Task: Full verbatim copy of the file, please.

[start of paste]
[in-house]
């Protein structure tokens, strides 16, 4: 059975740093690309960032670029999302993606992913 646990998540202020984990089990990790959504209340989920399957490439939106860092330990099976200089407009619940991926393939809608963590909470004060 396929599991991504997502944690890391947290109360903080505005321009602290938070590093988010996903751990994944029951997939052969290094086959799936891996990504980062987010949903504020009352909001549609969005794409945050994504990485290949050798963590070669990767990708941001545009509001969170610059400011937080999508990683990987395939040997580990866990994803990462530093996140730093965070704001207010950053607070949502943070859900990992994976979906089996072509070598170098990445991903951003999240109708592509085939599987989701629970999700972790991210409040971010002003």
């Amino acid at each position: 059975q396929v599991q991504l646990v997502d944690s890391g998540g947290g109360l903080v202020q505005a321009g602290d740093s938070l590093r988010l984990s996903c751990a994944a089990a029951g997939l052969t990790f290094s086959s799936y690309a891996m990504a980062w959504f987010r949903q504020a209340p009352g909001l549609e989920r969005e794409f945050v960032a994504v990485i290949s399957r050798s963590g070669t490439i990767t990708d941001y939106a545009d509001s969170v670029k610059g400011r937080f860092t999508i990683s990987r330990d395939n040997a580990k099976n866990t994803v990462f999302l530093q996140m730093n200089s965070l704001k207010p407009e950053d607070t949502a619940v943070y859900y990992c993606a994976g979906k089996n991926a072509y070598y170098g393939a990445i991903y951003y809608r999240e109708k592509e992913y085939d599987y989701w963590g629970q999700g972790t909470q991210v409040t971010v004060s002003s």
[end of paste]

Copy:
[in-house]
């Protein structure tokens, strides 16, 4: 059975740093690309960032670029999302993606992913 646990998540202020984990089990990790959504209340989920399957490439939106860092330990099976200089407009619940991926393939809608963590909470004060 396929599991991504997502944690890391947290109360903080505005321009602290938070590093988010996903751990994944029951997939052969290094086959799936891996990504980062987010949903504020009352909001549609969005794409945050994504990485290949050798963590070669990767990708941001545009509001969170610059400011937080999508990683990987395939040997580990866990994803990462530093996140730093965070704001207010950053607070949502943070859900990992994976979906089996072509070598170098990445991903951003999240109708592509085939599987989701629970999700972790991210409040971010002003």
């Amino acid at each position: 059975q396929v599991q991504l646990v997502d944690s890391g998540g947290g109360l903080v202020q505005a321009g602290d740093s938070l590093r988010l984990s996903c751990a994944a089990a029951g997939l052969t990790f290094s086959s799936y690309a891996m990504a980062w959504f987010r949903q504020a209340p009352g909001l549609e989920r969005e794409f945050v960032a994504v990485i290949s399957r050798s963590g070669t490439i990767t990708d941001y939106a545009d509001s969170v670029k610059g400011r937080f860092t999508i990683s990987r330990d395939n040997a580990k099976n866990t994803v990462f999302l530093q996140m730093n200089s965070l704001k207010p407009e950053d607070t949502a619940v943070y859900y990992c993606a994976g979906k089996n991926a072509y070598y170098g393939a990445i991903y951003y809608r999240e109708k592509e992913y085939d599987y989701w963590g629970q999700g972790t909470q991210v409040t971010v004060s002003s």